28 January – 13 Febuary 2010
Curated by Natalya Maller, Drew Pettifer & Andrew Tetzlaff
Opening Night | (Day of the week, Month spelt in full, time 6 - 8pm)
Maggie Brown, Christo Crocker, Dylan Hammond, Ted McKinlay, Sophie Mitchell, Sam Page, Van Thanh Rudd, Jacob Weiss + Marcin Wojcik
Blindside’s Debut series of exhibitions is an annual survey of Melbourne’s freshly emancipated art school graduates. Its curatorial premise is simple: NO fancy French philosophy or long German words to connect points A and B; NO unifying theories; and NO attempt to fill in the gaps. Debut, without bias or favor, supports the sweat and success of 2009’s brightest – the shining stars and the diamonds in the rough. Work is selected from the tender bits of a marathon hunt through a month-and-a-half of near-daily exhibitions. We’d like to congratulate these artists, emerging talent we proudly highlight, and wish them well as they transition from art schools to art galleries and beyond.
Between Now and a Hard Place, 2009
Cinder Blocks, sand
By employing cinder blocks in this balancing game, Mitchell joyfully ups the ante on the traditional house of cards construction. Brick by brick the artist widens the gap between the stacked blocks; inch by inch the wall begins to loose its identity and integrity. The gradual transition from stability to precariousness – from wall to ruin – is paused at its tipping point. The resulting moment of anxiety is haloed in pink sand, perhaps an indication of the projects tongue-in-cheek attitude towards this physics experiment gone wrong.
Those places you were not (All at once), 2009-10
Pastel on paper, 110 x 150 cm
From morning to noon to night we barrage our senses with visual imagery that our mind dutifully shelves, classifies and catalogues as our waking experience. It is this phenomenological accumulation that McKinlay investigates by layering tableaus rendered in shadowy pastel. Fleeting moments are conjoined and superimposed on short eternities, some detailed with hypersensitive clarity and others disregarded as incidental fragments. The whole becomes a labyrinth of imagery, a non-functional record of information that mirrors our own unreliable memory.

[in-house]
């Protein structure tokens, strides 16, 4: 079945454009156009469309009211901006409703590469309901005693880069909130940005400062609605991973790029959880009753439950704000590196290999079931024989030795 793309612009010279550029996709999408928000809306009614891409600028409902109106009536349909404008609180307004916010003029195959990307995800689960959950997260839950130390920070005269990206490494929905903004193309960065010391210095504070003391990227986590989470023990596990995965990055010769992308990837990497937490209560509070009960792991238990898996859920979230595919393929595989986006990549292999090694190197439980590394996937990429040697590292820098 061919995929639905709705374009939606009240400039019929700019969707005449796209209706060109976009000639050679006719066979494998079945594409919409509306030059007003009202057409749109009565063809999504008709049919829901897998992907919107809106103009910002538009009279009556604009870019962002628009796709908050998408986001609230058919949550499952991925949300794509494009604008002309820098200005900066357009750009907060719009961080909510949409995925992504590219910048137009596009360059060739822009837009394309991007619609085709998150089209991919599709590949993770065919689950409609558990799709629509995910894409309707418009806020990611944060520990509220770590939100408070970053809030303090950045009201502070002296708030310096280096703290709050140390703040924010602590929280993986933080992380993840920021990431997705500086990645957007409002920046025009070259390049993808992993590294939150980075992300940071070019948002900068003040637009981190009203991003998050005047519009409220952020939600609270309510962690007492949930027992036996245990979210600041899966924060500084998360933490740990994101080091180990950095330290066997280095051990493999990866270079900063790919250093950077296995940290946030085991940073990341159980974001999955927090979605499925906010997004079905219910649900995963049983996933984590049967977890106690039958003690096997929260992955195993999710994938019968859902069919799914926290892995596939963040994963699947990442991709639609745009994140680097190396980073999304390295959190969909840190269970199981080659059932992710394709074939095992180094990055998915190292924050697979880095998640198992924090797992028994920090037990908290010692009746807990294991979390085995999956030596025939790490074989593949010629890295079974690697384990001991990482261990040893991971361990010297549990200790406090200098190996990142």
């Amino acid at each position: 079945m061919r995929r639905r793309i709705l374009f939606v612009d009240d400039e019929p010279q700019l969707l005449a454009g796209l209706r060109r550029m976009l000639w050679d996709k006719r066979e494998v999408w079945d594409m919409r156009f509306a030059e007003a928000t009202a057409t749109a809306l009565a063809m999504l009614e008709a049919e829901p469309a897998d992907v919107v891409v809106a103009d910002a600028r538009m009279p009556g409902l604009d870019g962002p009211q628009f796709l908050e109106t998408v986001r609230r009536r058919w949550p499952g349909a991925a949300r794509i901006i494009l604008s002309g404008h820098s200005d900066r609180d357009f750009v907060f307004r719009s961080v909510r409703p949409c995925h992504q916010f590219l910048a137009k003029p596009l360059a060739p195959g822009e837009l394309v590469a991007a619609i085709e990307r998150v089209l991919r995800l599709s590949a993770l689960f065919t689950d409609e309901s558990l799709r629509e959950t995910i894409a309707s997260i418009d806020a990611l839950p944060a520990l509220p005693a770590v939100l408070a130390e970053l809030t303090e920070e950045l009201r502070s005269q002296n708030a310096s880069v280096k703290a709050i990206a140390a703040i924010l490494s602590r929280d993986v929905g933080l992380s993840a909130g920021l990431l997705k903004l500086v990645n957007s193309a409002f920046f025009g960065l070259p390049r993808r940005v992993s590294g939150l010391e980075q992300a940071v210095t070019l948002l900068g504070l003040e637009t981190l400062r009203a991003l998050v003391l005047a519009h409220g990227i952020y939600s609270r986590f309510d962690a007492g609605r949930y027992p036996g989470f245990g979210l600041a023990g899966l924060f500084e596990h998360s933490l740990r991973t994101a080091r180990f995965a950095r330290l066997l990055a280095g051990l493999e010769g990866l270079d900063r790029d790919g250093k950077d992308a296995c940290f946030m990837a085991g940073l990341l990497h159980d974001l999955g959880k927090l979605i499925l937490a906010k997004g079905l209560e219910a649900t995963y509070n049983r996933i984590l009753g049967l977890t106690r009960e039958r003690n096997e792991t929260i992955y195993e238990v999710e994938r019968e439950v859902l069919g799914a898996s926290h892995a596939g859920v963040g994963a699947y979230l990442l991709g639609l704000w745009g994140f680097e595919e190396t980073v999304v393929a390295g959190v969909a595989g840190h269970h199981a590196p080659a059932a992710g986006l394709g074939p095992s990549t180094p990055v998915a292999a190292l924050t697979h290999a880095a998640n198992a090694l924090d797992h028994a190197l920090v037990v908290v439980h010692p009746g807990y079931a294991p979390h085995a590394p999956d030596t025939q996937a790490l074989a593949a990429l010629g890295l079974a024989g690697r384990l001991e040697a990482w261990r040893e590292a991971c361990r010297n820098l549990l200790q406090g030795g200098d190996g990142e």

Van Thanh Rudd
Serena Williams and Democracy, 2009
PVC banner, 220 x 170 cm
Damn, its good to see some solid artwork that is at the same time true to its activist intentions. So often it seems to be one or the other, but Rudd’s collages effortlessly navigate the narrow straights between contemporary art and political voice. In a world riddled with crises and inequality, art can often be seen fleeing the social battlefield. When many retreat or simply stay safely indoors, Serena Williams and Democracy stands its ground to consider the state of media and advertisement, the sporting and military climate and most interestingly the trajectories and parallels between these economies and psychologies.
Chiptune is an ongoing project that utilizes 8-bit GameBoy sound as an improvisational instrument. Through the layering of pseudo-recognizable blip and bleep leitmotifs Page washes our ears out with disjointed 1-UPS and mismatched warp levels. “Creating new works with these sounds is a game, a puzzle… The little box of chips that is the GameBoy. Extracting emotion from two square waves is the game, and games are fun.” (Sam Page, 2010)
Playing with Space, 2009
Digital video, type C print